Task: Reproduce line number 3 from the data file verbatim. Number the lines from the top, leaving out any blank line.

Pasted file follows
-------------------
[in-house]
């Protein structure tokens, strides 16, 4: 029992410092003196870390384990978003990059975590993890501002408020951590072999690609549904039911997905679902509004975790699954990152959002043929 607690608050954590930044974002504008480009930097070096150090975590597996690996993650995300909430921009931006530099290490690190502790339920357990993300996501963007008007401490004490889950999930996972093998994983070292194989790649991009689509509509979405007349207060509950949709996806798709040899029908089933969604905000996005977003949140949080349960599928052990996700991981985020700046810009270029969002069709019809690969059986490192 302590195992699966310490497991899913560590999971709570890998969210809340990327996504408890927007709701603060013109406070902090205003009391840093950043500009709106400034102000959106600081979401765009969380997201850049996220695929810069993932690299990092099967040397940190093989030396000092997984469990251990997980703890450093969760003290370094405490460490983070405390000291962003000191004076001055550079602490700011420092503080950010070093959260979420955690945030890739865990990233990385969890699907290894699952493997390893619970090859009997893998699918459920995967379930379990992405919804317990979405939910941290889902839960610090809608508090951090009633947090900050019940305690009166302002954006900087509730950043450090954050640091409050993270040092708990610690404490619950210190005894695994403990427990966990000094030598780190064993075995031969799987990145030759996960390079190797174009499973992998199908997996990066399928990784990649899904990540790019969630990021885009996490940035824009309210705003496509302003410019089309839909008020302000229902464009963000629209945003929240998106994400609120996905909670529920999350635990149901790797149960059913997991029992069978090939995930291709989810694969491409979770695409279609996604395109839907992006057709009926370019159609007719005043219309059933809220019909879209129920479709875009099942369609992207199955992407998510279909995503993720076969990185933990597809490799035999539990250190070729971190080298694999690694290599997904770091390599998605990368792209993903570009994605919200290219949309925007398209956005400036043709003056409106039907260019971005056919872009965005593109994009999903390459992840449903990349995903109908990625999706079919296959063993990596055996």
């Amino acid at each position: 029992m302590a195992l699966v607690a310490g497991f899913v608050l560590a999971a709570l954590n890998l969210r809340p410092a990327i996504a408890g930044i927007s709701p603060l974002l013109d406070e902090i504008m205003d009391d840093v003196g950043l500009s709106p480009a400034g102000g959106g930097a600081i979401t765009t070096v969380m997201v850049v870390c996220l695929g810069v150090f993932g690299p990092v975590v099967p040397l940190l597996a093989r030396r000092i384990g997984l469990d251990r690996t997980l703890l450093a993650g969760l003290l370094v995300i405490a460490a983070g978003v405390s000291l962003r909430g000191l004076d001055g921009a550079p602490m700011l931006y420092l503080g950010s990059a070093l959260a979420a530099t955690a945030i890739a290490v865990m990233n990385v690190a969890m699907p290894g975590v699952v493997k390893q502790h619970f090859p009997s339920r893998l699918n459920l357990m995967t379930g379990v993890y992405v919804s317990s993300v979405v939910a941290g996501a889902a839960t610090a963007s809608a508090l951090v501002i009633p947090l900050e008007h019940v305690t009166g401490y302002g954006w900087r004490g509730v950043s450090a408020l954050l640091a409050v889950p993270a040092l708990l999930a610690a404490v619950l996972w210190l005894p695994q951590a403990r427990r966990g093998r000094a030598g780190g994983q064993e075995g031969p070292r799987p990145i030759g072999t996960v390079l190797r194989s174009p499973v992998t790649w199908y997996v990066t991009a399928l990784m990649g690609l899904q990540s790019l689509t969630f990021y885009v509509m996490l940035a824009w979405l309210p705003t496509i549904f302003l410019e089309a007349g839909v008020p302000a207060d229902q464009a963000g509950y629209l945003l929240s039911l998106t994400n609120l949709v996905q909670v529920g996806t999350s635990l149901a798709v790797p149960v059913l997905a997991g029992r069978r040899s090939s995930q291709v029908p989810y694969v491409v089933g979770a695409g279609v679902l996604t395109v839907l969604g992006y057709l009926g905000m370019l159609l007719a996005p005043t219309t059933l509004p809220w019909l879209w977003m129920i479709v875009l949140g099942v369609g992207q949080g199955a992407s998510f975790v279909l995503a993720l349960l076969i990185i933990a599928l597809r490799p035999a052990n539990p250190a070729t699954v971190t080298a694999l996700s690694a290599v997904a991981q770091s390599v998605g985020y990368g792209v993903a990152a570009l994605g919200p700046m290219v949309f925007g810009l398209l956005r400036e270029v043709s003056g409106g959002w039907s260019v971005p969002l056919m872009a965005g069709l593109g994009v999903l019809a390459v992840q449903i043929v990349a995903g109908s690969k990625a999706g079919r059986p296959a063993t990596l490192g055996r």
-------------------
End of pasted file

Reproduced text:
């Amino acid at each position: 029992m302590a195992l699966v607690a310490g497991f899913v608050l560590a999971a709570l954590n890998l969210r809340p410092a990327i996504a408890g930044i927007s709701p603060l974002l013109d406070e902090i504008m205003d009391d840093v003196g950043l500009s709106p480009a400034g102000g959106g930097a600081i979401t765009t070096v969380m997201v850049v870390c996220l695929g810069v150090f993932g690299p990092v975590v099967p040397l940190l597996a093989r030396r000092i384990g997984l469990d251990r690996t997980l703890l450093a993650g969760l003290l370094v995300i405490a460490a983070g978003v405390s000291l962003r909430g000191l004076d001055g921009a550079p602490m700011l931006y420092l503080g950010s990059a070093l959260a979420a530099t955690a945030i890739a290490v865990m990233n990385v690190a969890m699907p290894g975590v699952v493997k390893q502790h619970f090859p009997s339920r893998l699918n459920l357990m995967t379930g379990v993890y992405v919804s317990s993300v979405v939910a941290g996501a889902a839960t610090a963007s809608a508090l951090v501002i009633p947090l900050e008007h019940v305690t009166g401490y302002g954006w900087r004490g509730v950043s450090a408020l954050l640091a409050v889950p993270a040092l708990l999930a610690a404490v619950l996972w210190l005894p695994q951590a403990r427990r966990g093998r000094a030598g780190g994983q064993e075995g031969p070292r799987p990145i030759g072999t996960v390079l190797r194989s174009p499973v992998t790649w199908y997996v990066t991009a399928l990784m990649g690609l899904q990540s790019l689509t969630f990021y885009v509509m996490l940035a824009w979405l309210p705003t496509i549904f302003l410019e089309a007349g839909v008020p302000a207060d229902q464009a963000g509950y629209l945003l929240s039911l998106t994400n609120l949709v996905q909670v529920g996806t999350s635990l149901a798709v790797p149960v059913l997905a997991g029992r069978r040899s090939s995930q291709v029908p989810y694969v491409v089933g979770a695409g279609v679902l996604t395109v839907l969604g992006y057709l009926g905000m370019l159609l007719a996005p005043t219309t059933l509004p809220w019909l879209w977003m129920i479709v875009l949140g099942v369609g992207q949080g199955a992407s998510f975790v279909l995503a993720l349960l076969i990185i933990a599928l597809r490799p035999a052990n539990p250190a070729t699954v971190t080298a694999l996700s690694a290599v997904a991981q770091s390599v998605g985020y990368g792209v993903a990152a570009l994605g919200p700046m290219v949309f925007g810009l398209l956005r400036e270029v043709s003056g409106g959002w039907s260019v971005p969002l056919m872009a965005g069709l593109g994009v999903l019809a390459v992840q449903i043929v990349a995903g109908s690969k990625a999706g079919r059986p296959a063993t990596l490192g055996r």